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March 21, 2023updated 24 Mar 2023 9:55am

How did the Budget affect inheritance tax?

By Will Wainewright

Inheritance tax was largely left alone in the Budget, though the surprise pension measures could help pass more to the next generation 

The abolition of the lifetime allowance (LTA) on pensions contributions grabbed the headlines in last week’s Budget — which left the inheritance tax (IHT) regime in the UK largely unchanged.  

‘There had been rumours of changes to the death benefits on pensions or restricting the ability to claim business relief on AIM shares but these have escaped unscathed,’ said Jason Hollands, managing director of online platform Bestinvest, part of wealth manager Evelyn Partners.  

From the start of the new tax year next month, the tax-free allowance for IHT will be frozen until 2028 at £325,000, a figure which has not changed since 2009, according to Deloitte. There is no limit on what you can leave tax-free to your spouse. 

Mike Hodges, tax partner at Saffery Champness, says the frozen IHT threshold is ‘arguably the starkest’ example of fiscal drag.  

Peripheral changes to inheritance tax

But while there were no headline changes to IHT announced by Jeremy Hunt last week, there were a series of smaller ‘more peripheral changes that taxpayers still need to note,’ says Liz Palmer, head of private client and family at Howard Kennedy. 

IHT agriculture property relief, and charity relief are both being scaled back in scope because of Brexit. For instance, if you own agriculture property in Europe you will no longer be able to claim agriculture property relief for inheritance tax.  

Liz Palmer
Liz Palmer, head of private client and family at Howard Kennedy

‘Similarly, if you were donating to an EU or EEA (European Economic Area) charity in your will, you would expect relief from inheritance tax on death,’ says Palmer.  

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‘This relief has also been scaled back to ensure that UK taxpayers are only able to get inheritance tax relief if they support UK charities. If you want to support an EU charity you’re not going to get inheritance tax break in return. 

‘While these changes are small in the scheme of things, people may need to change their arrangement to take them into account.’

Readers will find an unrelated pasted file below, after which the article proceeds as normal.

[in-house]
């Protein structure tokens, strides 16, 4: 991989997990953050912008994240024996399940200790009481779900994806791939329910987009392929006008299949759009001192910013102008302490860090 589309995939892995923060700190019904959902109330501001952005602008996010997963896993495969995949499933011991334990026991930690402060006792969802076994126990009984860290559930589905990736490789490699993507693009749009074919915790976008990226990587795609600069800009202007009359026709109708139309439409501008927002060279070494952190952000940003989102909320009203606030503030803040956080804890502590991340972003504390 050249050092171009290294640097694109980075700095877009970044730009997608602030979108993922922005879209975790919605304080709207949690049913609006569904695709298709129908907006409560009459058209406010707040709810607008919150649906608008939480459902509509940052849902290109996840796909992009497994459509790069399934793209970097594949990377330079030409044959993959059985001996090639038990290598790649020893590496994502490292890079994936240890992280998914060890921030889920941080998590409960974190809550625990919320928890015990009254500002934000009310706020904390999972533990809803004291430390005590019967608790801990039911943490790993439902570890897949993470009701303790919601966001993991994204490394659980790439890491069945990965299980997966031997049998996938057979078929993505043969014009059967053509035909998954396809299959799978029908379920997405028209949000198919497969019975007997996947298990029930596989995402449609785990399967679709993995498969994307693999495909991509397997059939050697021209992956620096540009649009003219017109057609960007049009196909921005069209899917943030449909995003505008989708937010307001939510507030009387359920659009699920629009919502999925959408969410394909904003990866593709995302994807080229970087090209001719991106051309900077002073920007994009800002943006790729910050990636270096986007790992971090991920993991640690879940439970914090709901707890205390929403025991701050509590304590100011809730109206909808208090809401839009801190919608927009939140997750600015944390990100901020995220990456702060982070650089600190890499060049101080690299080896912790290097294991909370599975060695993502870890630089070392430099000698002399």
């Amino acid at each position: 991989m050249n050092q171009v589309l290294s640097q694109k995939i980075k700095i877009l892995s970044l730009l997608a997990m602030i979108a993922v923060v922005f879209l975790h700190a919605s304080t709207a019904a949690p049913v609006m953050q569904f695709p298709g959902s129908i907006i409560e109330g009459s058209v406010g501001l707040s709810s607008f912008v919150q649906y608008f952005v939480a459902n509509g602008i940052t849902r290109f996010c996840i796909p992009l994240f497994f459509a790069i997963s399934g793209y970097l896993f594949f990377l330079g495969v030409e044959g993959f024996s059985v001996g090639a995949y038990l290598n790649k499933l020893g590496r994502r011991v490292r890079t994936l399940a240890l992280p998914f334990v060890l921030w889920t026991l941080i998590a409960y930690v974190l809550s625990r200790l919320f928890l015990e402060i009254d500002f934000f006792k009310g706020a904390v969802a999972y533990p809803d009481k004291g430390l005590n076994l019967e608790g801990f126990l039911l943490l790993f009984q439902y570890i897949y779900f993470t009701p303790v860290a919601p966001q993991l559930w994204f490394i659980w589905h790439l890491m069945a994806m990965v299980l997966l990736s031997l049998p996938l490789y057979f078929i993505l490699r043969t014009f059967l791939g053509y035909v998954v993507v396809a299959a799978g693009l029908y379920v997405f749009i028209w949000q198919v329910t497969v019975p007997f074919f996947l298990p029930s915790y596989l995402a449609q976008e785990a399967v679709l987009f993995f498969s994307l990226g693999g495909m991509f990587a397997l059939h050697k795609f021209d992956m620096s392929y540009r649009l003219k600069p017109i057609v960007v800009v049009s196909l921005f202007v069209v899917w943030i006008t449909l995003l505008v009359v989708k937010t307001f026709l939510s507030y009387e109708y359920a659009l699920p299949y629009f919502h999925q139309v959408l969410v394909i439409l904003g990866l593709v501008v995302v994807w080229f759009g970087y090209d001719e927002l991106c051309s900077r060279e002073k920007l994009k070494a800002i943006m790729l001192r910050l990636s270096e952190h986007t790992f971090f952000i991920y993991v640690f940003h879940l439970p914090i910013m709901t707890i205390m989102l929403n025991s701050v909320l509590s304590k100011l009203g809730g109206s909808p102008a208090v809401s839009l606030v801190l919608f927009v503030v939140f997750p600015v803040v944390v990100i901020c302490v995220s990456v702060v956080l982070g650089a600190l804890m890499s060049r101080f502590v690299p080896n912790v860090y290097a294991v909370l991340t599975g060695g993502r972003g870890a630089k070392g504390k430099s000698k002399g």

How pensions factor into inheritance tax

Palmer believes the abolition of the LTA is ‘not directly relevant to inheritance tax’ but could act as an incentive for people to save more into their pension plans and increase the amount of wealth that passes outside the IHT regime. 

At the moment, pensions can be passed tax-free in their entirety to the next generation if an individual dies before the age of 75. Pensions can still be passed on after that point without IHT, but the receiver will be taxed on the proceeds at their marginal rate of tax. 

It can be a question of working out if the marginal rate an individual faces will be greater than the 40 per cent standard rate of IHT, meaning advice should be taken. 

‘Pensions are not generally subject to inheritance tax when you die but there is an income tax regime that sets out to ensure a tax take,’ adds Palmer. ‘We might see more people encouraged to use pensions as an inheritance tax saving mechanism.’ 

Inheritance tax: what next?

To save inheritance tax ‘you will need to rely on the old favourites,’ adds Palmer. These include regular gifts out of income; making lifetime gifts out of capital and surviving seven years; and ensuring you capture spouse and business property relief (BPR) where it is available. 

Some savings products will invest exclusively in AIM-listed shares in smaller companies which qualify for relief from IHT.  

Experts are still debating the ins and outs of the Budget, and it is often some weeks after the headline announcements before a full detailed picture emerges. 

Her Majesty's Treasury Building, Government Offices Great George Street, Westminster, London
The Treasury is predicted to receive £3 billion more than expected in inheritance tax revenue over the next five years / Shutterstock

‘The devil will be in the detail and we will have to see whether there are any changes to the taxation of death benefits and any changes to how pensions are treated for IHT,’ adds Petronella West, CEO of London wealth management firm Investment Quorum. 

‘There could be a sting in the tail, we will have to see.’ 

What is certain is that IHT will continue to be a big money generator for the Treasury, with the Office for Budget Responsibility predicting that receipts will grow over the next four to five years by nearly £3 billion more than expected.  

‘What we now know is that this is not due to changes to the inheritance tax regime announced in the Budget and is more likely attributable to the increase in wealth passing between generations,’ says Palmer. 

Will Wainewright is the founder of hedge fund and private markets news site Alternative Fund Insight 

Cover image: Shutterstock

More from Spear’s:

What the 2023 Budget means for high earners 

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